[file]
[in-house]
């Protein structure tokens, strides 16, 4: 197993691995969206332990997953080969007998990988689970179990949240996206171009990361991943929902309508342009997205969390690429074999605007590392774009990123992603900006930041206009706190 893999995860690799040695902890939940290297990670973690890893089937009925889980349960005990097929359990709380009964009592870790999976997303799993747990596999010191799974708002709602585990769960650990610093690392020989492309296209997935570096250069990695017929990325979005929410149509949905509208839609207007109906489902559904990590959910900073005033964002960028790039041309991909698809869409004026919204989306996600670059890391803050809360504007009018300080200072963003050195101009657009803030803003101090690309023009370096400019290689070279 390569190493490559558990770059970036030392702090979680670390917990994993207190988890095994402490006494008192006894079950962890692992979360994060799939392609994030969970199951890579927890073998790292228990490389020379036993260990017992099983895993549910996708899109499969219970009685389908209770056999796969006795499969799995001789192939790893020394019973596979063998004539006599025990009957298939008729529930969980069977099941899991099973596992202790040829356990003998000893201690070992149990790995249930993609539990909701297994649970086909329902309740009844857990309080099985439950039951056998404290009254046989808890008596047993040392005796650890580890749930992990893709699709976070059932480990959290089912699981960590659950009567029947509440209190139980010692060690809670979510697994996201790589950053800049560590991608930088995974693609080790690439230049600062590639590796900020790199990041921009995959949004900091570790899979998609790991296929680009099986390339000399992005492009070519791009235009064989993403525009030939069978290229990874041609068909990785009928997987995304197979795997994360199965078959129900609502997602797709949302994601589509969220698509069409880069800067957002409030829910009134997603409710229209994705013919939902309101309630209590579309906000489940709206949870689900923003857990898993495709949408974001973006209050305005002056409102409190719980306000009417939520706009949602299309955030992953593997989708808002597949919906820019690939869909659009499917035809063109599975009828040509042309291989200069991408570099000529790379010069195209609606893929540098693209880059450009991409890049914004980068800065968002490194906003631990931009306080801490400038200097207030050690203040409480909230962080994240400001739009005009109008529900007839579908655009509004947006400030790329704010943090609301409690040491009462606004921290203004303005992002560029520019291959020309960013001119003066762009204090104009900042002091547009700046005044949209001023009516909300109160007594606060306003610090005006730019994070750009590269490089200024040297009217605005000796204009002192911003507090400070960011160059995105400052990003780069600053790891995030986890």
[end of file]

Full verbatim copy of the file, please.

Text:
[in-house]
């Protein structure tokens, strides 16, 4: 197993691995969206332990997953080969007998990988689970179990949240996206171009990361991943929902309508342009997205969390690429074999605007590392774009990123992603900006930041206009706190 893999995860690799040695902890939940290297990670973690890893089937009925889980349960005990097929359990709380009964009592870790999976997303799993747990596999010191799974708002709602585990769960650990610093690392020989492309296209997935570096250069990695017929990325979005929410149509949905509208839609207007109906489902559904990590959910900073005033964002960028790039041309991909698809869409004026919204989306996600670059890391803050809360504007009018300080200072963003050195101009657009803030803003101090690309023009370096400019290689070279 390569190493490559558990770059970036030392702090979680670390917990994993207190988890095994402490006494008192006894079950962890692992979360994060799939392609994030969970199951890579927890073998790292228990490389020379036993260990017992099983895993549910996708899109499969219970009685389908209770056999796969006795499969799995001789192939790893020394019973596979063998004539006599025990009957298939008729529930969980069977099941899991099973596992202790040829356990003998000893201690070992149990790995249930993609539990909701297994649970086909329902309740009844857990309080099985439950039951056998404290009254046989808890008596047993040392005796650890580890749930992990893709699709976070059932480990959290089912699981960590659950009567029947509440209190139980010692060690809670979510697994996201790589950053800049560590991608930088995974693609080790690439230049600062590639590796900020790199990041921009995959949004900091570790899979998609790991296929680009099986390339000399992005492009070519791009235009064989993403525009030939069978290229990874041609068909990785009928997987995304197979795997994360199965078959129900609502997602797709949302994601589509969220698509069409880069800067957002409030829910009134997603409710229209994705013919939902309101309630209590579309906000489940709206949870689900923003857990898993495709949408974001973006209050305005002056409102409190719980306000009417939520706009949602299309955030992953593997989708808002597949919906820019690939869909659009499917035809063109599975009828040509042309291989200069991408570099000529790379010069195209609606893929540098693209880059450009991409890049914004980068800065968002490194906003631990931009306080801490400038200097207030050690203040409480909230962080994240400001739009005009109008529900007839579908655009509004947006400030790329704010943090609301409690040491009462606004921290203004303005992002560029520019291959020309960013001119003066762009204090104009900042002091547009700046005044949209001023009516909300109160007594606060306003610090005006730019994070750009590269490089200024040297009217605005000796204009002192911003507090400070960011160059995105400052990003780069600053790891995030986890």